Coal power by-product could benefit environment, building sector

UWC Professor Leslie Petrik says they have been able to create geopolymers that are extremely strong and can be used for building.

Some of the geopolymer products created from coal ash. Picture: Monique Mortlock/EWN

CAPE TOWN – Ground-breaking research into a coal power by-product could benefit the environment and the construction sector.

University of the Western Cape (UWC) and Cape Peninsula University Technology (CPUT) researchers on the Environmental and Nano Science Research Group believe they are close to being able to turn coal ash into cost-effective building material.

In 2009, Eskom reported that 37 million tonnes of fly ash was generated at power stations across South Africa.

UWC Professor Leslie Petrik says that they have been able to create geopolymers that are extremely strong and can be used for building.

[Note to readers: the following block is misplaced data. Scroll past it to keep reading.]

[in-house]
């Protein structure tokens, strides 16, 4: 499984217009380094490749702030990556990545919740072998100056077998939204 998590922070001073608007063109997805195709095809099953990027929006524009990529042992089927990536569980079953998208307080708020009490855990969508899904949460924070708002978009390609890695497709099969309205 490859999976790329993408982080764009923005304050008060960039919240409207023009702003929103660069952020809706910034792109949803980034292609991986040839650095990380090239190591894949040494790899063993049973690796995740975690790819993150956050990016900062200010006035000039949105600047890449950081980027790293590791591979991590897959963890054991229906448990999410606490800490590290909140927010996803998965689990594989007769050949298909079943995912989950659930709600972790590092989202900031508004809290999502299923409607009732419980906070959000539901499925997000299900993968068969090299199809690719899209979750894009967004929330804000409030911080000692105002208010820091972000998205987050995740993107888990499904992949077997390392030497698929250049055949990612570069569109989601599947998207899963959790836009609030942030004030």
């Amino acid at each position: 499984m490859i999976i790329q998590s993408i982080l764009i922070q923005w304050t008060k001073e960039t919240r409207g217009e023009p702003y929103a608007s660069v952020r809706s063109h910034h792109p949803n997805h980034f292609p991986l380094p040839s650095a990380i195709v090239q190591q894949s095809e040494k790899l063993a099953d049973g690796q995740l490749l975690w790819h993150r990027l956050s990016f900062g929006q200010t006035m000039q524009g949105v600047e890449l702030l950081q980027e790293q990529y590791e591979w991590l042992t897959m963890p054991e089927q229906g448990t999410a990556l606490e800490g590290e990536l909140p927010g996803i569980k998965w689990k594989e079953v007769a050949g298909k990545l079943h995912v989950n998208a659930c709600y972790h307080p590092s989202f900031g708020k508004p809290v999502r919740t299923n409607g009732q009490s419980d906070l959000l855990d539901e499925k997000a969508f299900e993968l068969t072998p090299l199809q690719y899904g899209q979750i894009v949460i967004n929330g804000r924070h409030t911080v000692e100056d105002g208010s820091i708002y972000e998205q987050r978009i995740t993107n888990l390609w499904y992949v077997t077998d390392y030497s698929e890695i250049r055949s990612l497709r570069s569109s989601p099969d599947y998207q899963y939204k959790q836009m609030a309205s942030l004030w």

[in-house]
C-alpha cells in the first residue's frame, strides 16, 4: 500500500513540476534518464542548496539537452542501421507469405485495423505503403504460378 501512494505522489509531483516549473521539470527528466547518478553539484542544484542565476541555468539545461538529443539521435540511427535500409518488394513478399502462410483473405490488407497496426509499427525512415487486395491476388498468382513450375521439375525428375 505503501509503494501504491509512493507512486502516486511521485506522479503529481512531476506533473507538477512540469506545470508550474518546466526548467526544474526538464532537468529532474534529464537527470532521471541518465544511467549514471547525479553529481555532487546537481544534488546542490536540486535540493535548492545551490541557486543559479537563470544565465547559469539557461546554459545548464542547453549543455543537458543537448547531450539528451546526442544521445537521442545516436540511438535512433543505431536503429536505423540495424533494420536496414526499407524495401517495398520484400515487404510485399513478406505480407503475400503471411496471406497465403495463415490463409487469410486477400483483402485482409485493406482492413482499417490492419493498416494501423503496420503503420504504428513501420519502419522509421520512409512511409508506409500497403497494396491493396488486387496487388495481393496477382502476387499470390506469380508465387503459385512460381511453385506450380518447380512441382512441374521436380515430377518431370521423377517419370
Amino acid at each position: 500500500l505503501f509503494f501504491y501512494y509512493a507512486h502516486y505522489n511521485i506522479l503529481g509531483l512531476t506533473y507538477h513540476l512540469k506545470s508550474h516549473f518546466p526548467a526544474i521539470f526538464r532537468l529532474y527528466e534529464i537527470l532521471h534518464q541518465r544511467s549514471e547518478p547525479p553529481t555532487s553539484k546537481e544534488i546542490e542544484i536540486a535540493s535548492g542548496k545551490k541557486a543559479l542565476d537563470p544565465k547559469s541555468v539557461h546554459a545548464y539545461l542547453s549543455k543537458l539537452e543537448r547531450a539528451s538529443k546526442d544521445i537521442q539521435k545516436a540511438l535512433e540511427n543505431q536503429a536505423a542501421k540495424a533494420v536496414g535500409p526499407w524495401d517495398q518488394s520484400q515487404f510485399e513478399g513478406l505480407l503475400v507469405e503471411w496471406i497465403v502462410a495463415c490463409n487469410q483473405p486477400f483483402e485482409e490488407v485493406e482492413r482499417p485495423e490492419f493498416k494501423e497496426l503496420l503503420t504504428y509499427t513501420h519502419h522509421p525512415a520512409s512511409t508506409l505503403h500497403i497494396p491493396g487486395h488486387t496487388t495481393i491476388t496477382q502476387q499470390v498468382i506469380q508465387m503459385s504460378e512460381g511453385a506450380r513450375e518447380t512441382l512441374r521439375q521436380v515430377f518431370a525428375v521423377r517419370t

Some of the geopolymer products created from coal ash. Picture: Monique Mortlock/EWN

“Success is that we’ve made geopolymers that are really light, so they can replace concrete, which means that you don’t need to go and add cement and that saves on CO2 emissions.”

She says the material can only be manufactured on a large scale once an investor is found.

Petrik adds they have also found that fly ash can be used in other ways like treating acid mine drainage.

“There are several aspects where fly ash can be used. It definitely can be used where the mining sector can treat their water.”

By 2020, policies around the removal of coal ash will change and Eskom will need to rethink how to get rid of it.